They went silent for a time, finishing their hotdogs and sipping their beers as the game entered the ninth inning, with Detroit holding a 2-1 edge over Boston. Tigers’ manager, Jim Leyland, pulled Verlander, whose pitch count was 105, and inserted his closer, Jose Valverde.
“They call Valverde ‘Papa Grande,’” Reagan said.
“Why, because he’s overweight?”
“Sort of. A teammate gave him that nickname when he played for Arizona. It was meant as a term of endearment, and the teammate thought it meant Big Daddy. But the actual translation is Big Potato.”
“Why would someone wish to be affiliated with a potato?”
Reagan laughed. “One wouldn’t. But a nickname is hard to shake. Shit!”
Valverde had just allowed the tying run to cross the plate on a Ryan Sweeney triple that scored Darnell McDonald.
“I had a feeling that was going to happen,” Reagan said.
“You had a premonition?”
“Just a feeling, Prisco. Valverde was a perfect forty-nine for forty-nine in save situations last year, and I knew he was bound to blow a save eventually. That’s why they play the games. I’d just hoped it wouldn’t be today.”
A few moments later, Cody Ross lined out to Jhonny Peralta at short to end the top of the ninth.
After Ryan Raburn flew out to right field to open the Tigers ninth, Peralta singled and the sellout home crowd was on its feet, urging the Tigers to rally.
Alex Avila followed with a single, so Bobby Valentine, Boston’s manager, pulled Mark Melancon for Alfredo Aceves, and Leyland inserted Danny Worth to pitch run for Peralta.
Aceves hit Ramon Santiago to load the bases, bringing Austin Jackson to the dish. Jackson had had a disappointing season a year ago, striking out far too often for a leadoff hitter. But this was a new season, and Jackson had had a good day, getting two hits in four trips, and scoring once.
After three pitches, the count two balls and a strike, Prisco asked, “Do you have a feeling for what’s going to happen?”
“No, but I’m pulling for a hit.”
A moment later, Jackson singled home the winning run to send the fans home happy.
Later, Reagan and Prisco sat sipping Summer Shandys at Miller’s Bar while they awaited the arrival of their cheeseburgers.
“What did you think of your first ballgame?” Reagan asked.
“It would seem the key to getting a batter out is to keep him guessing as to what type of pitch is coming.”
“But this Valverde seemed only to throw fastballs.”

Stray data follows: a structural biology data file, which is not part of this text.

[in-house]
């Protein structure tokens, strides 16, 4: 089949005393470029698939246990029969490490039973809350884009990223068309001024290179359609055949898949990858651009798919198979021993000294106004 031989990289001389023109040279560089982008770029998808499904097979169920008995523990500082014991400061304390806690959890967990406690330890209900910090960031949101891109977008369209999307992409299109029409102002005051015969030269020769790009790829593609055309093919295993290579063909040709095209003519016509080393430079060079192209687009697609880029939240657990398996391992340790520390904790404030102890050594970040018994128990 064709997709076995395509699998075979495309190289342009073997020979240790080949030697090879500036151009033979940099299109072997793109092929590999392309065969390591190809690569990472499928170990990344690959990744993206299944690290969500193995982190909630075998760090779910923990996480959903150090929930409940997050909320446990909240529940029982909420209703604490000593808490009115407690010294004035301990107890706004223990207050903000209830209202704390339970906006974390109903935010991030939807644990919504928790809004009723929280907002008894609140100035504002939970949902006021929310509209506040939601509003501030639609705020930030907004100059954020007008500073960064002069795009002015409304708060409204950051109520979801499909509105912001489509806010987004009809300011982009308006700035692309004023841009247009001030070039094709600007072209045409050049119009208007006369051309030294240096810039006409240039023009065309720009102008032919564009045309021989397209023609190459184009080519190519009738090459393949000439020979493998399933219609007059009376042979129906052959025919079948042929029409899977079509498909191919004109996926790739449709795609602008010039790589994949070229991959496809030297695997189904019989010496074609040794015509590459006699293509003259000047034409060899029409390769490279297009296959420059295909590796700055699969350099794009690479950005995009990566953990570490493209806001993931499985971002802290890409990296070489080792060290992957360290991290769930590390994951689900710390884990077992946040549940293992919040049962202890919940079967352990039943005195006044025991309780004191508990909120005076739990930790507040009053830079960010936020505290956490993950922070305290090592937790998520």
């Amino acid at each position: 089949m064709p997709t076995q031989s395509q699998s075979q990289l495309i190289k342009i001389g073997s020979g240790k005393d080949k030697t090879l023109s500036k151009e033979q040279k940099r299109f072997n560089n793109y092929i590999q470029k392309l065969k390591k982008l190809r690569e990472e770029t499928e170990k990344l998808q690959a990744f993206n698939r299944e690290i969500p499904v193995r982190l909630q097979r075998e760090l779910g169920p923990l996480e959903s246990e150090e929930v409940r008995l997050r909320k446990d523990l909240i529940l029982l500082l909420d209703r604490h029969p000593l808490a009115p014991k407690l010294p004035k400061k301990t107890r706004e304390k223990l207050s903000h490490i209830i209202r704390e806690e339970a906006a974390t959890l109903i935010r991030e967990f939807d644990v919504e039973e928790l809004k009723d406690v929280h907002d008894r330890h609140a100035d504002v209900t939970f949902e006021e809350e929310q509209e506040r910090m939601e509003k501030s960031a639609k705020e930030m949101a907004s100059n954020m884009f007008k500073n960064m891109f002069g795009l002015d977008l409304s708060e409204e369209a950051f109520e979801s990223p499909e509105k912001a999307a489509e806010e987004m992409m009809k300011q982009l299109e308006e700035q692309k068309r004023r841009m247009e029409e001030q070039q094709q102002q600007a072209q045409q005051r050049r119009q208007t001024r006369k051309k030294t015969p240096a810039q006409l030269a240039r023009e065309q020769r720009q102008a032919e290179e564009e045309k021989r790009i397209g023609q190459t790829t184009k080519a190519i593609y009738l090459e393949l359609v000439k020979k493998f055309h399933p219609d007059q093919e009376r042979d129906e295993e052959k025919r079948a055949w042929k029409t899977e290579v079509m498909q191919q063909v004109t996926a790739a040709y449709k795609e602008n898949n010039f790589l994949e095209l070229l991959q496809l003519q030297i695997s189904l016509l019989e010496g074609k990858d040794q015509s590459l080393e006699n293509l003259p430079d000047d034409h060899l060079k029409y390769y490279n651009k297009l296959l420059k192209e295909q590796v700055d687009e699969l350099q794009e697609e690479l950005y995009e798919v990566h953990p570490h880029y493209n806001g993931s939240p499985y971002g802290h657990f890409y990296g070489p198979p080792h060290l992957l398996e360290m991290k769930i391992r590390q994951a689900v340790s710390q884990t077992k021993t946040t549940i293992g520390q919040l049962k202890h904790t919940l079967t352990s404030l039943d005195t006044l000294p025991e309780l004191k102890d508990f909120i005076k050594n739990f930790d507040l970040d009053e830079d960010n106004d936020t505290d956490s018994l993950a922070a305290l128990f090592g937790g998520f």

“Which is what got him into trouble. Still, it’s his best pitch.”
“And the batter knows this, which gives him the advantage.”
“It didn’t last season. He didn’t blow a single save all season long, throwing mostly fastballs. Come Saturday, in a similar situation, the percentages will favor Valverde to save the win, at least on paper.”
“But they don’t play the game on paper.”
“Exactly. That’s why they have to play them. Hundreds of things influence the outcome of a game, including luck.”
“I don’t believe in luck.”
“Really? If not good fortune, how do you explain a batter getting enough wood on a fastball out of the strike zone to get a base hit?”
“Perhaps he anticipated the pitch, and his exceptional eye-hand coordination, along with his skill, allowed him to connect his bat with the ball.”
“How about a grounder with top spin resulting in the ball skipping under the shortstop’s glove?”
“That’s just physics and the inability of the fielder to anticipate the bounce.”
“Point taken,” Reagan said. “What about the guy who wins a lotto worth two million dollars? He almost never buys a ticket, but on a whim on his birthday, he purchases the winning ticket.”
“The odds are certainly against him winning, but someone has to win. Why not him?”
“Why not the guy who spends fifty dollars on lotto tickets every week?”
“His chances are increased; but his inability to win is not the result of luck. Poor luck is merely a term devised to deflect accountability in a poor choice, while good luck is used to define an unexpected windfall.”
When Reagan was unable to debate Prisco’s logic, Prisco continued.
“Bad luck can be no more attributed to a man getting hit by a car the result of his failure to look both ways, than to a man who slips and falls in the shower because he chose not to use a non-slip shower mat.”
“So you don’t believe in being in the right place at the right time any more than you believe in being in the wrong place at the wrong time?”